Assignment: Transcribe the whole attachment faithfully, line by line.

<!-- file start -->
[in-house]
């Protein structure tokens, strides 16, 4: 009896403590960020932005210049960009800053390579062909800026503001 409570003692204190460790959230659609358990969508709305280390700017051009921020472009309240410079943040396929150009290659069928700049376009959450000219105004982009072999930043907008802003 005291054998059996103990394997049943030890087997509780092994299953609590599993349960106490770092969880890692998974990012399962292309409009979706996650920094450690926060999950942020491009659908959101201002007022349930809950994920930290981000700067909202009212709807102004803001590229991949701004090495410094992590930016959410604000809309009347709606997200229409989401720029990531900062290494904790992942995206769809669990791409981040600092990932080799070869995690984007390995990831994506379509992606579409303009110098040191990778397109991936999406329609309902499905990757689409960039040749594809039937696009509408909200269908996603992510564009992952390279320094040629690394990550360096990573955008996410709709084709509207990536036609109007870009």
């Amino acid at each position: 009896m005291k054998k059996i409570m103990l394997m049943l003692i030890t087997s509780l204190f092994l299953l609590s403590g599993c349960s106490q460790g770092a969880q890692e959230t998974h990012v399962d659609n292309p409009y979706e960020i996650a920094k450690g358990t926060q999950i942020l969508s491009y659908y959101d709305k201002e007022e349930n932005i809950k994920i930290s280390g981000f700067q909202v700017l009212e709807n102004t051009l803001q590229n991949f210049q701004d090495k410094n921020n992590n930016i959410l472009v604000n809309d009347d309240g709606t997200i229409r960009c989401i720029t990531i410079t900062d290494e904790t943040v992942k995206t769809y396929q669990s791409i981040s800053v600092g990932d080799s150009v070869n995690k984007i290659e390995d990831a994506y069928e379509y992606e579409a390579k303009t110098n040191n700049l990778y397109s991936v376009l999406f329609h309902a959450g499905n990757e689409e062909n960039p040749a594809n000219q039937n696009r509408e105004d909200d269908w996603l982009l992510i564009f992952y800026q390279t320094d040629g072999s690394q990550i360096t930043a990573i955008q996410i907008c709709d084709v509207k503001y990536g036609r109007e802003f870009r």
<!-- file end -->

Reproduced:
[in-house]
């Protein structure tokens, strides 16, 4: 009896403590960020932005210049960009800053390579062909800026503001 409570003692204190460790959230659609358990969508709305280390700017051009921020472009309240410079943040396929150009290659069928700049376009959450000219105004982009072999930043907008802003 005291054998059996103990394997049943030890087997509780092994299953609590599993349960106490770092969880890692998974990012399962292309409009979706996650920094450690926060999950942020491009659908959101201002007022349930809950994920930290981000700067909202009212709807102004803001590229991949701004090495410094992590930016959410604000809309009347709606997200229409989401720029990531900062290494904790992942995206769809669990791409981040600092990932080799070869995690984007390995990831994506379509992606579409303009110098040191990778397109991936999406329609309902499905990757689409960039040749594809039937696009509408909200269908996603992510564009992952390279320094040629690394990550360096990573955008996410709709084709509207990536036609109007870009």
């Amino acid at each position: 009896m005291k054998k059996i409570m103990l394997m049943l003692i030890t087997s509780l204190f092994l299953l609590s403590g599993c349960s106490q460790g770092a969880q890692e959230t998974h990012v399962d659609n292309p409009y979706e960020i996650a920094k450690g358990t926060q999950i942020l969508s491009y659908y959101d709305k201002e007022e349930n932005i809950k994920i930290s280390g981000f700067q909202v700017l009212e709807n102004t051009l803001q590229n991949f210049q701004d090495k410094n921020n992590n930016i959410l472009v604000n809309d009347d309240g709606t997200i229409r960009c989401i720029t990531i410079t900062d290494e904790t943040v992942k995206t769809y396929q669990s791409i981040s800053v600092g990932d080799s150009v070869n995690k984007i290659e390995d990831a994506y069928e379509y992606e579409a390579k303009t110098n040191n700049l990778y397109s991936v376009l999406f329609h309902a959450g499905n990757e689409e062909n960039p040749a594809n000219q039937n696009r509408e105004d909200d269908w996603l982009l992510i564009f992952y800026q390279t320094d040629g072999s690394q990550i360096t930043a990573i955008q996410i907008c709709d084709v509207k503001y990536g036609r109007e802003f870009r």